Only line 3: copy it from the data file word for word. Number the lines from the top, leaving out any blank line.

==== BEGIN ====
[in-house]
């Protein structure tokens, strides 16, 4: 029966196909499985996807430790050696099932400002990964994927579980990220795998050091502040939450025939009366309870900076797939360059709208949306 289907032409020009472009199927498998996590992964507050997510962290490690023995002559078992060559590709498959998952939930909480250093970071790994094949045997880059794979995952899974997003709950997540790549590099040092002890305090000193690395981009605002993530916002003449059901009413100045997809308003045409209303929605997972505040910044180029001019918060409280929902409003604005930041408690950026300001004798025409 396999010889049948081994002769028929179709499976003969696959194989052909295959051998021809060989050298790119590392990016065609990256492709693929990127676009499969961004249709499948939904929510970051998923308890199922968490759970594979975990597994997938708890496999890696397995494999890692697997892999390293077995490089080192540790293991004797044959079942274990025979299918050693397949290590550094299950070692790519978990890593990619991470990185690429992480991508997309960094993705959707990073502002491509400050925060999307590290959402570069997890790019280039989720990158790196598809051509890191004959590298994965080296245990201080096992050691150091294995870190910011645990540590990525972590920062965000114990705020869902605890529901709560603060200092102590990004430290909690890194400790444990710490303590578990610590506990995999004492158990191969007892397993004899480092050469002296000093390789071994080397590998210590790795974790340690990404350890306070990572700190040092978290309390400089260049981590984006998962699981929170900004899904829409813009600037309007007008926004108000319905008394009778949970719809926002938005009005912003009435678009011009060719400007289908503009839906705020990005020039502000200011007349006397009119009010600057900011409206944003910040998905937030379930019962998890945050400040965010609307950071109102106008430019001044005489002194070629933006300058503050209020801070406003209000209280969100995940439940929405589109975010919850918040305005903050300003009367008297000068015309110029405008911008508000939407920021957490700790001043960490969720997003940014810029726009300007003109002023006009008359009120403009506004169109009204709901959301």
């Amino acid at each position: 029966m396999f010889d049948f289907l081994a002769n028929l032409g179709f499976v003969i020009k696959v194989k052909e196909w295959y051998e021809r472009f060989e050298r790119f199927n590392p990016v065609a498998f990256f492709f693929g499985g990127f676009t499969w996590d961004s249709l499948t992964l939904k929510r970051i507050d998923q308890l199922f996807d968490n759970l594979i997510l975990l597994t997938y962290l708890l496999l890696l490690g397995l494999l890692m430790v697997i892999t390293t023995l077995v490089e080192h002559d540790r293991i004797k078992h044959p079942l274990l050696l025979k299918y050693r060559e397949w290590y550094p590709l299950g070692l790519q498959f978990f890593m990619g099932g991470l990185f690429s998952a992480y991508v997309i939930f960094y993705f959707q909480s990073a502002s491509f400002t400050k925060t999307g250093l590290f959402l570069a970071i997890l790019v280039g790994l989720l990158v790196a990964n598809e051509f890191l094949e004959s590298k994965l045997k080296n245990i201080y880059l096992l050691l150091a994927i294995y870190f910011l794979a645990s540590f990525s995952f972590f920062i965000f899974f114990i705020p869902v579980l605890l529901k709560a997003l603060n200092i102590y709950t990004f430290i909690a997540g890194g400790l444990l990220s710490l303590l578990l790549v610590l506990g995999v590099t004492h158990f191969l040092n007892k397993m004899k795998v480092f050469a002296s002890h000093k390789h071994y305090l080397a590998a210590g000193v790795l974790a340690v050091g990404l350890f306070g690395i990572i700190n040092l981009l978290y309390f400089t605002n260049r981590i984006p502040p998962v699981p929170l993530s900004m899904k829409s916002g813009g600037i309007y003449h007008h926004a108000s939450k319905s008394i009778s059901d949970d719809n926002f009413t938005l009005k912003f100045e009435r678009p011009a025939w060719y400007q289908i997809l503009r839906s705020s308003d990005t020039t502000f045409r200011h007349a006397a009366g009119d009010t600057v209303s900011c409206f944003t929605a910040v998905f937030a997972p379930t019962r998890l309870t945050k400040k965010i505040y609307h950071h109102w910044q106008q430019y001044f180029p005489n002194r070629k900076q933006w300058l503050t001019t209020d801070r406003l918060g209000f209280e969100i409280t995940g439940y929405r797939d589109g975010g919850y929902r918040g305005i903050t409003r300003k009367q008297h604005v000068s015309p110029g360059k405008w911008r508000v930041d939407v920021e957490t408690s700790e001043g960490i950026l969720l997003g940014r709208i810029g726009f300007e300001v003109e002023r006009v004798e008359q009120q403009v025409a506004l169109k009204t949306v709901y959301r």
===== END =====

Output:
């Amino acid at each position: 029966m396999f010889d049948f289907l081994a002769n028929l032409g179709f499976v003969i020009k696959v194989k052909e196909w295959y051998e021809r472009f060989e050298r790119f199927n590392p990016v065609a498998f990256f492709f693929g499985g990127f676009t499969w996590d961004s249709l499948t992964l939904k929510r970051i507050d998923q308890l199922f996807d968490n759970l594979i997510l975990l597994t997938y962290l708890l496999l890696l490690g397995l494999l890692m430790v697997i892999t390293t023995l077995v490089e080192h002559d540790r293991i004797k078992h044959p079942l274990l050696l025979k299918y050693r060559e397949w290590y550094p590709l299950g070692l790519q498959f978990f890593m990619g099932g991470l990185f690429s998952a992480y991508v997309i939930f960094y993705f959707q909480s990073a502002s491509f400002t400050k925060t999307g250093l590290f959402l570069a970071i997890l790019v280039g790994l989720l990158v790196a990964n598809e051509f890191l094949e004959s590298k994965l045997k080296n245990i201080y880059l096992l050691l150091a994927i294995y870190f910011l794979a645990s540590f990525s995952f972590f920062i965000f899974f114990i705020p869902v579980l605890l529901k709560a997003l603060n200092i102590y709950t990004f430290i909690a997540g890194g400790l444990l990220s710490l303590l578990l790549v610590l506990g995999v590099t004492h158990f191969l040092n007892k397993m004899k795998v480092f050469a002296s002890h000093k390789h071994y305090l080397a590998a210590g000193v790795l974790a340690v050091g990404l350890f306070g690395i990572i700190n040092l981009l978290y309390f400089t605002n260049r981590i984006p502040p998962v699981p929170l993530s900004m899904k829409s916002g813009g600037i309007y003449h007008h926004a108000s939450k319905s008394i009778s059901d949970d719809n926002f009413t938005l009005k912003f100045e009435r678009p011009a025939w060719y400007q289908i997809l503009r839906s705020s308003d990005t020039t502000f045409r200011h007349a006397a009366g009119d009010t600057v209303s900011c409206f944003t929605a910040v998905f937030a997972p379930t019962r998890l309870t945050k400040k965010i505040y609307h950071h109102w910044q106008q430019y001044f180029p005489n002194r070629k900076q933006w300058l503050t001019t209020d801070r406003l918060g209000f209280e969100i409280t995940g439940y929405r797939d589109g975010g919850y929902r918040g305005i903050t409003r300003k009367q008297h604005v000068s015309p110029g360059k405008w911008r508000v930041d939407v920021e957490t408690s700790e001043g960490i950026l969720l997003g940014r709208i810029g726009f300007e300001v003109e002023r006009v004798e008359q009120q403009v025409a506004l169109k009204t949306v709901y959301r």